Poetry 2012 / Volume 43

The Luncheon — James Doyle

They set a table out on the Alps
just for us. “This is a neutral
country,” the waiter said,
“you can have anything you want.”

The mountains were very proud
of their muscles, flexed them
every chance they got. They
would rub away any whiff

from the rest of the world
if it tried to scale the cliffs.
We could eat in peace. Commerce
and its jealousies, the pitch

of blood, invasions, smoke
died at the first thought. Jumbo
sandwiches and foaming mugs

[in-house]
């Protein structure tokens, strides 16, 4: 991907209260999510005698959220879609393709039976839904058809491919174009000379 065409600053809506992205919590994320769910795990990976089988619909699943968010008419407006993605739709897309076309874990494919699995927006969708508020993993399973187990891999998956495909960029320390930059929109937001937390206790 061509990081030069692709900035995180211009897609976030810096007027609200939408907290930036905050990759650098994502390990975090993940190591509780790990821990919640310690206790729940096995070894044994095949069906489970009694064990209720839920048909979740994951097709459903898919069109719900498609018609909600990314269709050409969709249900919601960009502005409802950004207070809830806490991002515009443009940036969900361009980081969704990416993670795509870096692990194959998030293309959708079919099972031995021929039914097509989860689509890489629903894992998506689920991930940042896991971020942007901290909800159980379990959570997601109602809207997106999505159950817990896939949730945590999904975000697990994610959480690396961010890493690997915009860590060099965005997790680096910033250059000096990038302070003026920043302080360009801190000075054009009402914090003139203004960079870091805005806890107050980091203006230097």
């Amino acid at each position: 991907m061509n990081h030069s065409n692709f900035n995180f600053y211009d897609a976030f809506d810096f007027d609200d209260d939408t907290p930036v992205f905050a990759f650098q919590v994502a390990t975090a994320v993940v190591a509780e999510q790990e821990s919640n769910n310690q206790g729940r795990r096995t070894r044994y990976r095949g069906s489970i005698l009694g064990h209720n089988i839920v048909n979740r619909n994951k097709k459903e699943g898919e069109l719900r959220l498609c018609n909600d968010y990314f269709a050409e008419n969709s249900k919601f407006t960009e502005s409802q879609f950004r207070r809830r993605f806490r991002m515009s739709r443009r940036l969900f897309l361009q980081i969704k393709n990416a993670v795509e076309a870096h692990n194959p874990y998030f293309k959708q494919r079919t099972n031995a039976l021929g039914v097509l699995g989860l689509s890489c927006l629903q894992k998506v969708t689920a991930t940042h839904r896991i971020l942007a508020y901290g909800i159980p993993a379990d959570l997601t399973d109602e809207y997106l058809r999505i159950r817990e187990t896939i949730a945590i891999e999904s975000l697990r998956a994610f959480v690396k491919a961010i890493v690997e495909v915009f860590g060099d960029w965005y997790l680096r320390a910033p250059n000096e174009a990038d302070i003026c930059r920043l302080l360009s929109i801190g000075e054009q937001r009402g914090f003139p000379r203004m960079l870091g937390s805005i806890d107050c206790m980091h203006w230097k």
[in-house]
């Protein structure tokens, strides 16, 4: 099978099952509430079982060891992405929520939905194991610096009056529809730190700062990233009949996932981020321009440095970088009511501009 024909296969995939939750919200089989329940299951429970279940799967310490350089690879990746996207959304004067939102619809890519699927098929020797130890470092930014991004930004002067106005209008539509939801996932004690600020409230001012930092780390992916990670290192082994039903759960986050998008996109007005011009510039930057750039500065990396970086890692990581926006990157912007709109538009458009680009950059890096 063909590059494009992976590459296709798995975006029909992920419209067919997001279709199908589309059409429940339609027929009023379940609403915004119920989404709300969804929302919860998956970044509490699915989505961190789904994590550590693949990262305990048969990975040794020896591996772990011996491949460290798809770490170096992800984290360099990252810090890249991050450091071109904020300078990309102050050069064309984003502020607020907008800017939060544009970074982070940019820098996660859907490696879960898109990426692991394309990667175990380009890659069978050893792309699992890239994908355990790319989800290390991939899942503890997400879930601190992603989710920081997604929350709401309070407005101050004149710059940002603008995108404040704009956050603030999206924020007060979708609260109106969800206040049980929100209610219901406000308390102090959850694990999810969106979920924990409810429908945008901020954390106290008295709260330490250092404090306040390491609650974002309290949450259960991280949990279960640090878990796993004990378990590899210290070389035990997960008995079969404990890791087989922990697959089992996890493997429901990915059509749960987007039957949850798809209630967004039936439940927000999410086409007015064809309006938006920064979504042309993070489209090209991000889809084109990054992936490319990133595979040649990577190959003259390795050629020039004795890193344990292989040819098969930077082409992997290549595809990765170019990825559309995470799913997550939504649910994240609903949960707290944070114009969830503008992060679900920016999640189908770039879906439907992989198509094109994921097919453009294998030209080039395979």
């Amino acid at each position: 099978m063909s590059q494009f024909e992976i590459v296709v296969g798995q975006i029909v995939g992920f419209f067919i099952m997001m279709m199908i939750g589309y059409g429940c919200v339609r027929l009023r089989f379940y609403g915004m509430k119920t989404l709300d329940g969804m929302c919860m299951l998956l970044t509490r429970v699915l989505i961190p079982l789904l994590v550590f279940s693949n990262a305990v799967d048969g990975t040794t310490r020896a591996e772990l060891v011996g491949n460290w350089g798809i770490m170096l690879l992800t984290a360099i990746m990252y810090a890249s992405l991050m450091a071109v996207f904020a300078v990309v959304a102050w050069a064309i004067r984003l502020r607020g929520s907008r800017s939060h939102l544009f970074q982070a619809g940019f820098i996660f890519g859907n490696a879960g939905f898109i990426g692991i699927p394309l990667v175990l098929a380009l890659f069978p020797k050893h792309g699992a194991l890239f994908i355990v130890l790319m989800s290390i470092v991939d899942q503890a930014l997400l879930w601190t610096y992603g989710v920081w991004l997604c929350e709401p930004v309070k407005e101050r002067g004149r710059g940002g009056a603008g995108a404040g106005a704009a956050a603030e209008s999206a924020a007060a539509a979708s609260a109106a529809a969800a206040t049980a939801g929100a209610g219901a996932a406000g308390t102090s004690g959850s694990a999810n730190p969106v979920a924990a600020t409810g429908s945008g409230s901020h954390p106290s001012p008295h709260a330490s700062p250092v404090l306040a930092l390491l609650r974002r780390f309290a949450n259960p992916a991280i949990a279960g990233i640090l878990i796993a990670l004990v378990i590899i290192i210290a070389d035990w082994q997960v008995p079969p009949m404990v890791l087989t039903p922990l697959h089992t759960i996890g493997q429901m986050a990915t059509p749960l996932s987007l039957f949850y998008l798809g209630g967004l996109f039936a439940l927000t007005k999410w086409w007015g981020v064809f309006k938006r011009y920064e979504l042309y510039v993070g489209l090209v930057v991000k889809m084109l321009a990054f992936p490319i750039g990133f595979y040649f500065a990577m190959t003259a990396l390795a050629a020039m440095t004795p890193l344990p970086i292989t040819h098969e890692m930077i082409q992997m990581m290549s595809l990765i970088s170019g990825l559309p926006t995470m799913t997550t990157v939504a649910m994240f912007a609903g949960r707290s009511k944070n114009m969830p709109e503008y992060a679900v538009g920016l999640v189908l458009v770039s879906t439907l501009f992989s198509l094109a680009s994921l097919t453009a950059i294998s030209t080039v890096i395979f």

of beer rose from the meadows.

Though white might build up
around us, there was no danger
of avalanche, the waiter said.
Someone rose for the first toast.

Afterwards there would be hot
tubs and singing as the snow
fell. There were a line of lodges
as far as the eye could see,

fireplaces to warm up the pastry
desserts for our midnight snacks.
If Hannibal had pastured his elephants
here,the Swiss would rule the world.

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One thought on “The Luncheon — James Doyle

  1. Pingback: Current Issue: Volume 43, Number 1 — Poetry Issue, Fall 2012 | Coe Review

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